Erick Rommel

Compared to you, I am not a social creature.

In the past week, I’ve only sent or received text messages from nine people. Actually, nine is a bit of an exaggeration. If I remove automatic texts from companies wanting my business and messages that I sent myself as reminders, that number is reduced to four.

As someone outside the texting bubble, I’m intrigued by those who live their lives a handful of characters at a time. I recently read about a woman who took away her daughter’s phone for a day as punishment. In 24 hours, her daughter had missed 306 text messages. That’s approximately a text every five minutes. Probably more because the sender and the receiver need sleep at some point, don’t they?

I think reaction to that number of texts probably varies. Generally speaking, I assume someone older would say that’s too much messaging. Or, in grumpy adult speak, “No one should have that much to say.”

Those who are younger probably have one of two reactions. Either, “That’s nothing. I can send a text a minute, let me show you,” or “Please, mom, I really, really, really want a phone. Really.”

I look at it differently. I don’t know if frequent texting is good or bad. Before texting and before everyone had cellphones, teens were just as obsessive. Instead of using their fingers to communicate, they used the family phone. In some households, parents installed second phone lines for their children, just so the parents could use the first.

That’s no worse than frequent texting, just different. And, as we should all know, different isn’t bad.

I may not text a lot, but I rely on my cellphone. I’m one of those people who is always looking at it. I check my work email constantly, even when I take a day off. Last year, when I went on a weeklong vacation, I promised that I wouldn’t check my work email.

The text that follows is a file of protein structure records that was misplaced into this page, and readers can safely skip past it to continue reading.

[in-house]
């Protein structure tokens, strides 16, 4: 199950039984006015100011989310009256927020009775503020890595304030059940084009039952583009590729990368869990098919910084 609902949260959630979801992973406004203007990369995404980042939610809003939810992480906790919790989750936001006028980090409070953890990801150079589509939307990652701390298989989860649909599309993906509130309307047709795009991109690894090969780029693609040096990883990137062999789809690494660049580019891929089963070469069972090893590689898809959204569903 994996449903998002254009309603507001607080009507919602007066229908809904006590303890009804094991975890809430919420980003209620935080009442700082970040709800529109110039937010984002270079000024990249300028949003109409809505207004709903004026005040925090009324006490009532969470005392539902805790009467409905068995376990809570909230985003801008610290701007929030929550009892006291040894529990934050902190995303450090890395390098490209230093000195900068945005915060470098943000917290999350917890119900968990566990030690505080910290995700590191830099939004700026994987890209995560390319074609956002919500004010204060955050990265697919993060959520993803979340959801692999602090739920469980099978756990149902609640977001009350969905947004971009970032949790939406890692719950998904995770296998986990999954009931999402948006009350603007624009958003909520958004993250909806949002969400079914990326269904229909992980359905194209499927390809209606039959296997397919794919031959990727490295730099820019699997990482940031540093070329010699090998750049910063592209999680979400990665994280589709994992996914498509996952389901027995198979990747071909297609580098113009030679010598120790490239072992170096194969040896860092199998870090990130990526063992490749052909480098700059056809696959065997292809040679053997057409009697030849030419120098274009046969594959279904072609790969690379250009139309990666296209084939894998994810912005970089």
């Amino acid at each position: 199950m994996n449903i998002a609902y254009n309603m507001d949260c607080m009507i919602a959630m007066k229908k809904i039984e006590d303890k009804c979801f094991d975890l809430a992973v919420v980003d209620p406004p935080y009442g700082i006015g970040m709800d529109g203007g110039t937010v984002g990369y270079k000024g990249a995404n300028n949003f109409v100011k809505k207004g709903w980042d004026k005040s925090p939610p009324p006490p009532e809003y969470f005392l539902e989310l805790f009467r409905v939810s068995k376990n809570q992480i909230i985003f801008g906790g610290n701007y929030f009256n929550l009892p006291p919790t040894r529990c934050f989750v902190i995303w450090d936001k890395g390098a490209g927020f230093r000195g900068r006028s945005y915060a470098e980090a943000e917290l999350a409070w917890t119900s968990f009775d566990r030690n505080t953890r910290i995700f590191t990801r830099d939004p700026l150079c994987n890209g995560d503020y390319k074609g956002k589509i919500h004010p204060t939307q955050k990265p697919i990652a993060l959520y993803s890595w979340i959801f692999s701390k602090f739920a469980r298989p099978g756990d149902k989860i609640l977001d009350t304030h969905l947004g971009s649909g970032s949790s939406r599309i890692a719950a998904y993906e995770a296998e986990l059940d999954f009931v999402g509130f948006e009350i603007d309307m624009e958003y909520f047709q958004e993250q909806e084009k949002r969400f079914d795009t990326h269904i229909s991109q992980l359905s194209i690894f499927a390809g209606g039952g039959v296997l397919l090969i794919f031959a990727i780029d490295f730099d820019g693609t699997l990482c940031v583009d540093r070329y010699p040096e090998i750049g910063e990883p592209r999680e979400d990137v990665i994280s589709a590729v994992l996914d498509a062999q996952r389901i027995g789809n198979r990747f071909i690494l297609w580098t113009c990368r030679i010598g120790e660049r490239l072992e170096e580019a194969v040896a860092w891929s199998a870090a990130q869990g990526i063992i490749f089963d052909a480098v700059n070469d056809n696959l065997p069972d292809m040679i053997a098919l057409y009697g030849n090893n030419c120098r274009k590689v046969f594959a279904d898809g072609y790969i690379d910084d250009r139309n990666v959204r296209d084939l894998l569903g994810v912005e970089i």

The first few days were probably amusing to watch as I struggled, but after several days, I broke the habit. By the end of the week, I didn’t miss checking email at all.

Breaking away from the email bombardment was pleasant. As a result, my vacation was relaxing. Removed from messages that always seem more important than they really are, I was able to clear my head. When I returned to work, it felt as if I had truly disconnected from work, something that would not have happened if I’d read my email.

If I ever spoke with a frequent texter, I’d question the conversations that take place on a phone screen. Does such constant, short communication make relationships stronger or just more frequent?

I’d also share my vacation story and suggest unplugging for a week as well. My assumption is that those who are merely friends of convenience because of texting’s ease would quickly slip away. By the end of the week, true friends would find different ways to remain close.

Who knows, they might even use a telephone and call.